The menu is set-up to be a four-course meal. The one page menu had four sections and each section had four options. The first was a cool appetizer. The second course was warm appetizers. The third course was your protein section and fourth was dessert. We decided to share the first and second courses. For our “cool” appetizer we opted for the Beef Tartare. It was prepared with preserved lemon, sun gold tomatoes and quail yolk. This dish was full of flavor and easy to share. It was served with freshly made potato chips that were much like Cape Cod potato chips only sliced thinner and waaaay better.
Next we shared the Fried Brussel Sprouts plated with aged cabbage (Side note – how do you age cabbage? Like cheese? I don’t know but it wasn’t half bad. I thought it was much like a pickled version without the punch of pickling), pickled mustard seeds (who knew this was something you pickled?), and black walnut. The Brussel sprouts were fresh, tiny and tender with some of the leaves crunchy from frying. The black walnuts added flavor and crunch. The mustard seeds tended to cluster (like molecules) and added a pickle flavor.
For our protein, I went for the Rib Eye mostly because the waitress told me the parmesan churros that were served with the steak were like Fritos only more amazing. I was intrigued. While they were good, I think our generation gap made them more amazing to her than to me. The dish was also served with golden marjoram and carrots. The steak was cook perfectly and seasoned just right. There was a bit of fat around one end and I would have like a little bigger piece to make up for the fat that needed to be cut out. Jerry opted for the Hake a tender white fish similar to cod. It was cooked and seasoned perfectly, so moist and flakey! It was served in a kombu dashi broth that tasted very similar to miso soup. Along with the fish was toasted purple barley and hakurei turnip. If I were to do it again, I think I would get this dish over mine, it was that good!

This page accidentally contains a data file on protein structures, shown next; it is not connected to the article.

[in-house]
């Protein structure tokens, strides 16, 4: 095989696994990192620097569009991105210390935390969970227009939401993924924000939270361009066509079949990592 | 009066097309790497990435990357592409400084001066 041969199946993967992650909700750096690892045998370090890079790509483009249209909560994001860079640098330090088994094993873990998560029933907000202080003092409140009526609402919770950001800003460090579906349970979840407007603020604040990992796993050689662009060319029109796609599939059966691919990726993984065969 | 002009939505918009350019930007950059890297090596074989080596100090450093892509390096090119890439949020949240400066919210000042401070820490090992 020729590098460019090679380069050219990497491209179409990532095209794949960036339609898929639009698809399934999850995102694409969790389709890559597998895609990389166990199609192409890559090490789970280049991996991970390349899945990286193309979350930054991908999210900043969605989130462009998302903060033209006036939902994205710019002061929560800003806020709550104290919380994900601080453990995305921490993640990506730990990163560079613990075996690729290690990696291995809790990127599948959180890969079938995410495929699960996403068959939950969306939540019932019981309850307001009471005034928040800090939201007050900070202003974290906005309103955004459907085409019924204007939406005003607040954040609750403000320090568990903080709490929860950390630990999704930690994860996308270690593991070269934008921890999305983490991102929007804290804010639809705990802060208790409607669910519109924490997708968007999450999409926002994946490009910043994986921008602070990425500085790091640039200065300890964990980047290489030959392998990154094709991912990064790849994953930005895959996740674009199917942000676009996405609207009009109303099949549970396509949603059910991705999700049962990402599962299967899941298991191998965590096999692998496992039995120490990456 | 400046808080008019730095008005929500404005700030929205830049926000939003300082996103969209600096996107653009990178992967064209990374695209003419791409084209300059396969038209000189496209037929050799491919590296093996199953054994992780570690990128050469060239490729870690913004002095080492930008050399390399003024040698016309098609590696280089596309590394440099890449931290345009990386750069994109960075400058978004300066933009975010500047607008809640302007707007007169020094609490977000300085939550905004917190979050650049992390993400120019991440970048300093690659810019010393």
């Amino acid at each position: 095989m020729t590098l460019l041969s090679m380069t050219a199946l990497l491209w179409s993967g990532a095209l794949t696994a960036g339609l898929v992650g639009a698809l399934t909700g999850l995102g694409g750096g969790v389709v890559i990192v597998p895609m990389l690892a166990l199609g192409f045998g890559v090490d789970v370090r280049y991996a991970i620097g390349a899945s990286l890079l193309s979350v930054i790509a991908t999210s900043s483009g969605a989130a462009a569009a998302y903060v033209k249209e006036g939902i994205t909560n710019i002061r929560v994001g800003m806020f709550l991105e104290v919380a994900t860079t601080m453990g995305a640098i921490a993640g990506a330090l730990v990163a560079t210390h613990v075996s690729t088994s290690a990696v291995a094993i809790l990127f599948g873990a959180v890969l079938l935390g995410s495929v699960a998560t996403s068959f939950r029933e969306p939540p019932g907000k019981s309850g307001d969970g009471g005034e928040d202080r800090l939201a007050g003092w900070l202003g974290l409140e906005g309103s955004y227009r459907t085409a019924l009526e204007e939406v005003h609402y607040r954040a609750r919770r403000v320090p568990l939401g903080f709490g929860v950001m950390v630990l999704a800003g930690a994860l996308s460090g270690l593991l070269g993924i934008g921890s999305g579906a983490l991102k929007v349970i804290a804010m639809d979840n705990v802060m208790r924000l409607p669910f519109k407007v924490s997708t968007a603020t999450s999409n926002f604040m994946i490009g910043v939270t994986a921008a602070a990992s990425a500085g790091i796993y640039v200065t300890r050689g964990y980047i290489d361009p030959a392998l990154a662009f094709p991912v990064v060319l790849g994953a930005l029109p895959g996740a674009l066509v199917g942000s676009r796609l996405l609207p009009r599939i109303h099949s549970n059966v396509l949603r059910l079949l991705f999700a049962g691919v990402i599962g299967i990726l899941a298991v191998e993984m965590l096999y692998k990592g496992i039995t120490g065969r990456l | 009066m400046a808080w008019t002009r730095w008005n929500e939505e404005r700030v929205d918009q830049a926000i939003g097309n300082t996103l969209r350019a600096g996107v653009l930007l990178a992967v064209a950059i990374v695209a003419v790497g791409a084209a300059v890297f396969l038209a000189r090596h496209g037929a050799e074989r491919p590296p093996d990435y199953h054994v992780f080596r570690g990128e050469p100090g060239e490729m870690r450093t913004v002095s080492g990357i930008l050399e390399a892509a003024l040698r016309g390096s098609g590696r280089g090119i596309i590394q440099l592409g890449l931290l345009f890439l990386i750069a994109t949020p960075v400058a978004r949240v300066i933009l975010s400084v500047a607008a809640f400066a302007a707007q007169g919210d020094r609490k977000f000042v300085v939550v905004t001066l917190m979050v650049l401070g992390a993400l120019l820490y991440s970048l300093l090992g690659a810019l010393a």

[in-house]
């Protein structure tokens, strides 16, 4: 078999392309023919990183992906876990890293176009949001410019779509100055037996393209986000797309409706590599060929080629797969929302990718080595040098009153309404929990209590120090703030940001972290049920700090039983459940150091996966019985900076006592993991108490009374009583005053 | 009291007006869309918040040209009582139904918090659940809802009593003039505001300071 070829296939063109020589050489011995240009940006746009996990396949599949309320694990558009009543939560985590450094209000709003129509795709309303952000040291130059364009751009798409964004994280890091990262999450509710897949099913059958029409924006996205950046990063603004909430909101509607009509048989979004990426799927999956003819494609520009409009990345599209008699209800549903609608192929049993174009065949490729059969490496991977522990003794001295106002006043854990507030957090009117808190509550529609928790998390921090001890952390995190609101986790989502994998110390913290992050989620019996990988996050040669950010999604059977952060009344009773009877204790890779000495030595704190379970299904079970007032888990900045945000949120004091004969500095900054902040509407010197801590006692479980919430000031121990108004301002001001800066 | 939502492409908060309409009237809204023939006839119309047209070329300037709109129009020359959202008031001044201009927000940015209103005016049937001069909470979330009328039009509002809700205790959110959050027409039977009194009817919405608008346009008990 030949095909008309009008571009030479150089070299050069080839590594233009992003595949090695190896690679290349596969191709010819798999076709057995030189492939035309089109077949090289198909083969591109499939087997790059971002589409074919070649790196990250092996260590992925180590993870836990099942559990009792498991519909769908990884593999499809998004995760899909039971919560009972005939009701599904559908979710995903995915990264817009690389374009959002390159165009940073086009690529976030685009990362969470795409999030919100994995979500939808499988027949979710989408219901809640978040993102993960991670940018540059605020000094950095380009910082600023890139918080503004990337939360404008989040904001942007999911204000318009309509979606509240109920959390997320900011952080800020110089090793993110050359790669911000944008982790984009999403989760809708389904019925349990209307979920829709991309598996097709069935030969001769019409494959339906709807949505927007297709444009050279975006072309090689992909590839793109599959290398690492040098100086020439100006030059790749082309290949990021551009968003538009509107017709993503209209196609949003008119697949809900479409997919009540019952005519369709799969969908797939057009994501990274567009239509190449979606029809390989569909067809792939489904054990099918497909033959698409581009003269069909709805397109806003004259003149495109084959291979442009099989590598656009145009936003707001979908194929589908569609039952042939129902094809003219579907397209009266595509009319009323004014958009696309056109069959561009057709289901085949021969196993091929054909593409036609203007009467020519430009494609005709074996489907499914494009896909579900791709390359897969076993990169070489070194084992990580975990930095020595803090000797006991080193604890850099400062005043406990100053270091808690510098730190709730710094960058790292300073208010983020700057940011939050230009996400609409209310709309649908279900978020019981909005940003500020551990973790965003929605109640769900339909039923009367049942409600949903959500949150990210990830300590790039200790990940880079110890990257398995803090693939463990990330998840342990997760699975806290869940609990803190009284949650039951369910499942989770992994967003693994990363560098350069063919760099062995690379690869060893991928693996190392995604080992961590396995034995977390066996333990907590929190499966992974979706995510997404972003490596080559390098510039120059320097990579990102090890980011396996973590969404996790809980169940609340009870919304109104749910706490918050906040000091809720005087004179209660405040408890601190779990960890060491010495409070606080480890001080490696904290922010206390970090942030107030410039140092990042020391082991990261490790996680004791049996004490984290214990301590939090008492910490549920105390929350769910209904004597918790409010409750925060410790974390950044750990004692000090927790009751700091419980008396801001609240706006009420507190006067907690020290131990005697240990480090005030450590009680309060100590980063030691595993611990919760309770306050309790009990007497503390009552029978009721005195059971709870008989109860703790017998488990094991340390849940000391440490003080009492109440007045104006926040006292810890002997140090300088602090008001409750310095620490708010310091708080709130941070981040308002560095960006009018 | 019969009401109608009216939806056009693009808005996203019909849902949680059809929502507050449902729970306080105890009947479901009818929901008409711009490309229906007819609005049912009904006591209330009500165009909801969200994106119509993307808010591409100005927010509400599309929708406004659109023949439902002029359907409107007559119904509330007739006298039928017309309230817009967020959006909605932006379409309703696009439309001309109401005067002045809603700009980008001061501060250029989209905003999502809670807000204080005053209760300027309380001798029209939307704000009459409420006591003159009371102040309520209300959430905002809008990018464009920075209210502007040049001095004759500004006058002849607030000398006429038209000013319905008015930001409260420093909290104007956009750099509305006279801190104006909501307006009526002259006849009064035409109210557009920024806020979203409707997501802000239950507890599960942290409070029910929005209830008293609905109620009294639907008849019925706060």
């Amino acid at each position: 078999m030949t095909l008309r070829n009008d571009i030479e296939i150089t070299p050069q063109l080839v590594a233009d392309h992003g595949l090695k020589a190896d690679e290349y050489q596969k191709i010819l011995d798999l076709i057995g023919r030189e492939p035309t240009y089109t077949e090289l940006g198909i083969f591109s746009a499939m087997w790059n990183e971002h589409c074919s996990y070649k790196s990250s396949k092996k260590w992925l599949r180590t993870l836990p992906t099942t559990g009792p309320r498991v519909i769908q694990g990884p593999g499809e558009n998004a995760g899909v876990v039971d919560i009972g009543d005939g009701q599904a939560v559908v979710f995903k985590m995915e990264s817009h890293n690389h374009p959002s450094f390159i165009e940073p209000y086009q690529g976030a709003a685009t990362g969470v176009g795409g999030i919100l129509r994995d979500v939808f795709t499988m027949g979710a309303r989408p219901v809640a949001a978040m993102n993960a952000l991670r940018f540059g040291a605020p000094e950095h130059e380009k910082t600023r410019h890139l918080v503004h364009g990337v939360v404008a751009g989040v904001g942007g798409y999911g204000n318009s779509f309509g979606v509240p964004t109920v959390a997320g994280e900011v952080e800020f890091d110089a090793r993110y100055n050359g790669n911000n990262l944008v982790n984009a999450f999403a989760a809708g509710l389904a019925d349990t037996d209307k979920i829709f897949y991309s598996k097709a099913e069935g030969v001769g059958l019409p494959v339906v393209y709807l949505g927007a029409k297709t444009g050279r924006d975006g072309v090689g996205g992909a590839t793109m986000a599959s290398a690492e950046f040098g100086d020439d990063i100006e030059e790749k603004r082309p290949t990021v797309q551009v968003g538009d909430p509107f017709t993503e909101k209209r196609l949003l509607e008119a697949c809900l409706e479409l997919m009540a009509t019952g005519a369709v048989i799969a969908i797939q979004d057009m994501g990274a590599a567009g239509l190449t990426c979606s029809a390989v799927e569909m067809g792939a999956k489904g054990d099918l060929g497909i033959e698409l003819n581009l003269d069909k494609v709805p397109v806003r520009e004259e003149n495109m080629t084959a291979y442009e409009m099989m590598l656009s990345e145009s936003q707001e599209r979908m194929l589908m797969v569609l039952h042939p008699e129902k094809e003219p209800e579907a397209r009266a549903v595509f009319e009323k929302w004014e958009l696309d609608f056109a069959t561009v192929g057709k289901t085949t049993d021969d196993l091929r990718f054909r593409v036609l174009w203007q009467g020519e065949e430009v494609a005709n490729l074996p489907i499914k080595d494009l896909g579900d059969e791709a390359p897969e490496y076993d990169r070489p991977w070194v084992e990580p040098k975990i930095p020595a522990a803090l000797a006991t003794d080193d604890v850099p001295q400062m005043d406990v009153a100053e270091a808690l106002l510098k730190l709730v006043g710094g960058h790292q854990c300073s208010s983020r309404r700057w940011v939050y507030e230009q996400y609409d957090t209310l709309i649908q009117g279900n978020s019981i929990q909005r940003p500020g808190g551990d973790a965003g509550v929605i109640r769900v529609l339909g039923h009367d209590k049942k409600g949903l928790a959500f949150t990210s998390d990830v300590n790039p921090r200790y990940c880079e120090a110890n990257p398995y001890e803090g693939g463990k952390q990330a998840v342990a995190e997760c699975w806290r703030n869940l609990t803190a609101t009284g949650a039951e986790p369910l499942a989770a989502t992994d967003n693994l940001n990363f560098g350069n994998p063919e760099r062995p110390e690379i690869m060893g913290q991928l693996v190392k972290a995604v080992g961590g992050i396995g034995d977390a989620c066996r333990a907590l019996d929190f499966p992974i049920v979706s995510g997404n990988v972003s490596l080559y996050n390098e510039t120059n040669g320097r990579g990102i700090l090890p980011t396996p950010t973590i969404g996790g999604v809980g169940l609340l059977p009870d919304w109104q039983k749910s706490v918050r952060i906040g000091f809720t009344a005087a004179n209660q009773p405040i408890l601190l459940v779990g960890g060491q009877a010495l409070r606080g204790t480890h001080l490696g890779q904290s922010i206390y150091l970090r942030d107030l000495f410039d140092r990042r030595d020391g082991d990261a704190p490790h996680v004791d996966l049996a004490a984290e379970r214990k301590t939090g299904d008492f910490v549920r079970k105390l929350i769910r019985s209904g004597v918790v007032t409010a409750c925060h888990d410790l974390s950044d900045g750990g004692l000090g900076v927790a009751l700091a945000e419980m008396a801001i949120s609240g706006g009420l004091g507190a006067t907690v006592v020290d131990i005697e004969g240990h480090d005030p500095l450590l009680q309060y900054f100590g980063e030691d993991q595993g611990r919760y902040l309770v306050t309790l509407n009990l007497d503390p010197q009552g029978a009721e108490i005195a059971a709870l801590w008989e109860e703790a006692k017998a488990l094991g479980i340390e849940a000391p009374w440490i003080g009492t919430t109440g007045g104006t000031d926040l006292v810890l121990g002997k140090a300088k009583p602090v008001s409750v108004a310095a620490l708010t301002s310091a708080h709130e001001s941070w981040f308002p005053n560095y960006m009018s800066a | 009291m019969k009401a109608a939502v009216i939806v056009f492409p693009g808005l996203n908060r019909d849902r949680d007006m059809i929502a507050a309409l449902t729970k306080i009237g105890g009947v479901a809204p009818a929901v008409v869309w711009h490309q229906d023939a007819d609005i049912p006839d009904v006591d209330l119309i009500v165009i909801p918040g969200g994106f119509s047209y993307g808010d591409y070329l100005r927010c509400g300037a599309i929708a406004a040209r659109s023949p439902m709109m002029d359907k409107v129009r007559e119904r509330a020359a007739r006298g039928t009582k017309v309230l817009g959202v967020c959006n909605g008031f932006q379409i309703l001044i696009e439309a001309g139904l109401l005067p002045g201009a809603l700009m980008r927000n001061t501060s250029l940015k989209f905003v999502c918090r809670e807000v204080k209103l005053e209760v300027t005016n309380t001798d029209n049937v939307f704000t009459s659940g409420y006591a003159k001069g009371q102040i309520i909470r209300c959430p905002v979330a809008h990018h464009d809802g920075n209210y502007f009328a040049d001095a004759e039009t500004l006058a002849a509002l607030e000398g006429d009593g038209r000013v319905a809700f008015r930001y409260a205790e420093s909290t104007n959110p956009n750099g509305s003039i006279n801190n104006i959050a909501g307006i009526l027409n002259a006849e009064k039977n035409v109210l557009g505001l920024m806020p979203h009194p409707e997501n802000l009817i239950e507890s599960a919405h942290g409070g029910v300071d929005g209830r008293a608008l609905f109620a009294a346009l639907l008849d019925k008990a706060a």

For dessert we had Ants on a Log. Remember when you were a kid and you had a snack of celery with peanut butter and raisins? This was their take on that. The log, which was actually shaped like a log, had two layers. The outer layer was a puree of celery, Granny Smith apple. That puree was wrapped around hazelnut ice-cream which might have had a bit of peanut butter too. They must have used a sushi roller to make this. It was plated with another dollop of hazelnut ice-cream. Sprinkled next to this was powdered peanut butter which reconstituted as the ice-cream melted. The plate was garnished with paper-thin slices of Granny Smith apple – so thin they curled, a paper-thin swirl of celery and was sprinkle with dried champagne grapes. This was an imaginative, light and delicious dessert.
We finished the night with an espresso and cappuccino that were worthy of any native Italian, really, really good!
Parking was easy with two garages within a block (no valet). I imagine, given the neighborhood, that during the day the garages would be packed but at night there was plenty of parking.
If you are up for an adventure in dining, I would highly recommend this experience. I would give it 4 out of 5 cheers!